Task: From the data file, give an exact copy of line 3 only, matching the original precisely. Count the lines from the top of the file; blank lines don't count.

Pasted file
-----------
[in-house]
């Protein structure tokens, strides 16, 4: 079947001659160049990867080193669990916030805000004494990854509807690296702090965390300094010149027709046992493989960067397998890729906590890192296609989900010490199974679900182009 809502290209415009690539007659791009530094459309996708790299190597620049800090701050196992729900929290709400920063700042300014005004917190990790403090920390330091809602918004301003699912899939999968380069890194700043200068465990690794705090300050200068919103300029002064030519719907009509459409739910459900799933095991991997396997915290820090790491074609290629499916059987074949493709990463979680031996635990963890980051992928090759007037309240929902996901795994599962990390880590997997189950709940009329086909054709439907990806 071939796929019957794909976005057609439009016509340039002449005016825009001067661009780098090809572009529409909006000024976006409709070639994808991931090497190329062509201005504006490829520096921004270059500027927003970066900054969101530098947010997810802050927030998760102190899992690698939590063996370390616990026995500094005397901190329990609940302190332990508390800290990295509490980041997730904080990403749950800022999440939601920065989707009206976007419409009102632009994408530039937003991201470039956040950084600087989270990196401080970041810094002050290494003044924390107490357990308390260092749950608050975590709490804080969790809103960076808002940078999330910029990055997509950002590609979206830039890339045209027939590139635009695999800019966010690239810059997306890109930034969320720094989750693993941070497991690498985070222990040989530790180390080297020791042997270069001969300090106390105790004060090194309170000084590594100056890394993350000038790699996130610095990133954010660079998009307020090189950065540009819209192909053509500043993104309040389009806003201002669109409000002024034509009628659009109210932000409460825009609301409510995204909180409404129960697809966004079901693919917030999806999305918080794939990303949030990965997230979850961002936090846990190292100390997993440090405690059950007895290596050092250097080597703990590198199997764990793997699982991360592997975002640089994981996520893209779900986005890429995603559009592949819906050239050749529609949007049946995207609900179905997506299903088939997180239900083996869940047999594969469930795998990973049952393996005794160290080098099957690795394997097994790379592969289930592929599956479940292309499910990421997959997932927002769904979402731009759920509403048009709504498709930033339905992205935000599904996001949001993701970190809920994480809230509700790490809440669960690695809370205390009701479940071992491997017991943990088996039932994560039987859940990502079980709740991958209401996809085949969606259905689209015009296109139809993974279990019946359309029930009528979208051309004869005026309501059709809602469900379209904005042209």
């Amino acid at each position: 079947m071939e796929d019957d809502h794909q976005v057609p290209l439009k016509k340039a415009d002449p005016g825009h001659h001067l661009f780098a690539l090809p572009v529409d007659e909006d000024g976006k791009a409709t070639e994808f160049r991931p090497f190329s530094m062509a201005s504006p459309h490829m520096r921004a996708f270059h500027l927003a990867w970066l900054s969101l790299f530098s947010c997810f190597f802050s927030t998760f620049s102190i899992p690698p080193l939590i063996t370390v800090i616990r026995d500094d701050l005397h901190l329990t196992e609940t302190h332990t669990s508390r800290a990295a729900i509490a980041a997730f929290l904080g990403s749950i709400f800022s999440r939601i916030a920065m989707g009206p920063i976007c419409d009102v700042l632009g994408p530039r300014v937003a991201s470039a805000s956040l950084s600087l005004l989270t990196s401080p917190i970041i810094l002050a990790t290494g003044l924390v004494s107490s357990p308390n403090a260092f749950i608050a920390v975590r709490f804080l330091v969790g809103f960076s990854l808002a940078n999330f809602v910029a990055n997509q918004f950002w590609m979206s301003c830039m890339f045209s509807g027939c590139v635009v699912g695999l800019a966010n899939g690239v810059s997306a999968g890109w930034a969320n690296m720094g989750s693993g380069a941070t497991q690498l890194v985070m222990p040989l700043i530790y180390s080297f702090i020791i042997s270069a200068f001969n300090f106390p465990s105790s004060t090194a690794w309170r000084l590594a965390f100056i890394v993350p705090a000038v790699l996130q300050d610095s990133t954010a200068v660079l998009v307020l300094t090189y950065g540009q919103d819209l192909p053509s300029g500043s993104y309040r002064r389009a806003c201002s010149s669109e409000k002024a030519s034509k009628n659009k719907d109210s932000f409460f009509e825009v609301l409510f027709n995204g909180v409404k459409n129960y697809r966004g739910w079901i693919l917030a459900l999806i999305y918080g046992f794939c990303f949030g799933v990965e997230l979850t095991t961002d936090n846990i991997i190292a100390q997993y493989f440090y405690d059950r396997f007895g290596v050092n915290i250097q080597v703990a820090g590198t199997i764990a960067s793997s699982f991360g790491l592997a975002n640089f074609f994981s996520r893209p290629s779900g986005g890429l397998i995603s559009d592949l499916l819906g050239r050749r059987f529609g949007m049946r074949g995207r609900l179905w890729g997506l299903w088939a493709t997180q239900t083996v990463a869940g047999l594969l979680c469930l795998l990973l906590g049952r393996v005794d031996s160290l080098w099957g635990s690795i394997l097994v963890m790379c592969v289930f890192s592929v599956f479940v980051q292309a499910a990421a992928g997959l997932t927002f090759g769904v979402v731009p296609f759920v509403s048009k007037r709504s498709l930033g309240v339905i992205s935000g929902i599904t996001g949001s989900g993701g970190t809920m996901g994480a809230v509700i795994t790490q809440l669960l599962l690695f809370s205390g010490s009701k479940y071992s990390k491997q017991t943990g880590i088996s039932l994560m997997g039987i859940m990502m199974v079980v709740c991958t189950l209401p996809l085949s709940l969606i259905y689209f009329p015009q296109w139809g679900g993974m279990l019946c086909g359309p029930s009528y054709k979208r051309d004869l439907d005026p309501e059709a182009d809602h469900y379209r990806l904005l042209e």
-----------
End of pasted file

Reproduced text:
């Amino acid at each position: 079947m071939e796929d019957d809502h794909q976005v057609p290209l439009k016509k340039a415009d002449p005016g825009h001659h001067l661009f780098a690539l090809p572009v529409d007659e909006d000024g976006k791009a409709t070639e994808f160049r991931p090497f190329s530094m062509a201005s504006p459309h490829m520096r921004a996708f270059h500027l927003a990867w970066l900054s969101l790299f530098s947010c997810f190597f802050s927030t998760f620049s102190i899992p690698p080193l939590i063996t370390v800090i616990r026995d500094d701050l005397h901190l329990t196992e609940t302190h332990t669990s508390r800290a990295a729900i509490a980041a997730f929290l904080g990403s749950i709400f800022s999440r939601i916030a920065m989707g009206p920063i976007c419409d009102v700042l632009g994408p530039r300014v937003a991201s470039a805000s956040l950084s600087l005004l989270t990196s401080p917190i970041i810094l002050a990790t290494g003044l924390v004494s107490s357990p308390n403090a260092f749950i608050a920390v975590r709490f804080l330091v969790g809103f960076s990854l808002a940078n999330f809602v910029a990055n997509q918004f950002w590609m979206s301003c830039m890339f045209s509807g027939c590139v635009v699912g695999l800019a966010n899939g690239v810059s997306a999968g890109w930034a969320n690296m720094g989750s693993g380069a941070t497991q690498l890194v985070m222990p040989l700043i530790y180390s080297f702090i020791i042997s270069a200068f001969n300090f106390p465990s105790s004060t090194a690794w309170r000084l590594a965390f100056i890394v993350p705090a000038v790699l996130q300050d610095s990133t954010a200068v660079l998009v307020l300094t090189y950065g540009q919103d819209l192909p053509s300029g500043s993104y309040r002064r389009a806003c201002s010149s669109e409000k002024a030519s034509k009628n659009k719907d109210s932000f409460f009509e825009v609301l409510f027709n995204g909180v409404k459409n129960y697809r966004g739910w079901i693919l917030a459900l999806i999305y918080g046992f794939c990303f949030g799933v990965e997230l979850t095991t961002d936090n846990i991997i190292a100390q997993y493989f440090y405690d059950r396997f007895g290596v050092n915290i250097q080597v703990a820090g590198t199997i764990a960067s793997s699982f991360g790491l592997a975002n640089f074609f994981s996520r893209p290629s779900g986005g890429l397998i995603s559009d592949l499916l819906g050239r050749r059987f529609g949007m049946r074949g995207r609900l179905w890729g997506l299903w088939a493709t997180q239900t083996v990463a869940g047999l594969l979680c469930l795998l990973l906590g049952r393996v005794d031996s160290l080098w099957g635990s690795i394997l097994v963890m790379c592969v289930f890192s592929v599956f479940v980051q292309a499910a990421a992928g997959l997932t927002f090759g769904v979402v731009p296609f759920v509403s048009k007037r709504s498709l930033g309240v339905i992205s935000g929902i599904t996001g949001s989900g993701g970190t809920m996901g994480a809230v509700i795994t790490q809440l669960l599962l690695f809370s205390g010490s009701k479940y071992s990390k491997q017991t943990g880590i088996s039932l994560m997997g039987i859940m990502m199974v079980v709740c991958t189950l209401p996809l085949s709940l969606i259905y689209f009329p015009q296109w139809g679900g993974m279990l019946c086909g359309p029930s009528y054709k979208r051309d004869l439907d005026p309501e059709a182009d809602h469900y379209r990806l904005l042209e």